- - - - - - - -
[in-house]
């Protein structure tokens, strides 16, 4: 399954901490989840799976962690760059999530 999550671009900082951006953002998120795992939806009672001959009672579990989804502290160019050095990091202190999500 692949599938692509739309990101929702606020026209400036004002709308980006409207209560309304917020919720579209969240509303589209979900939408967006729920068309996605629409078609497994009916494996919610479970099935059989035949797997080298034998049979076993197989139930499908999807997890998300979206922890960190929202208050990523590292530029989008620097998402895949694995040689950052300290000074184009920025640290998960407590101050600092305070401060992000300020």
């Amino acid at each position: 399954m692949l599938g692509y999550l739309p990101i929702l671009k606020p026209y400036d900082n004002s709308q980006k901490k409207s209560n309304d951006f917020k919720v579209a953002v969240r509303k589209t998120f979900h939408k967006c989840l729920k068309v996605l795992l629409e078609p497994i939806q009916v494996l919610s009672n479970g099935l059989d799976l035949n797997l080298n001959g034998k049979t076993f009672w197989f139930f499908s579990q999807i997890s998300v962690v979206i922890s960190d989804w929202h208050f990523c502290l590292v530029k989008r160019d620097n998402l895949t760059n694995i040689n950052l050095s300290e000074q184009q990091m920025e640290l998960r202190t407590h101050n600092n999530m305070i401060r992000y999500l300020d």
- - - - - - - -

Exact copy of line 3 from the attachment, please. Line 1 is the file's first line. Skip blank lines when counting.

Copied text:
């Amino acid at each position: 399954m692949l599938g692509y999550l739309p990101i929702l671009k606020p026209y400036d900082n004002s709308q980006k901490k409207s209560n309304d951006f917020k919720v579209a953002v969240r509303k589209t998120f979900h939408k967006c989840l729920k068309v996605l795992l629409e078609p497994i939806q009916v494996l919610s009672n479970g099935l059989d799976l035949n797997l080298n001959g034998k049979t076993f009672w197989f139930f499908s579990q999807i997890s998300v962690v979206i922890s960190d989804w929202h208050f990523c502290l590292v530029k989008r160019d620097n998402l895949t760059n694995i040689n950052l050095s300290e000074q184009q990091m920025e640290l998960r202190t407590h101050n600092n999530m305070i401060r992000y999500l300020d």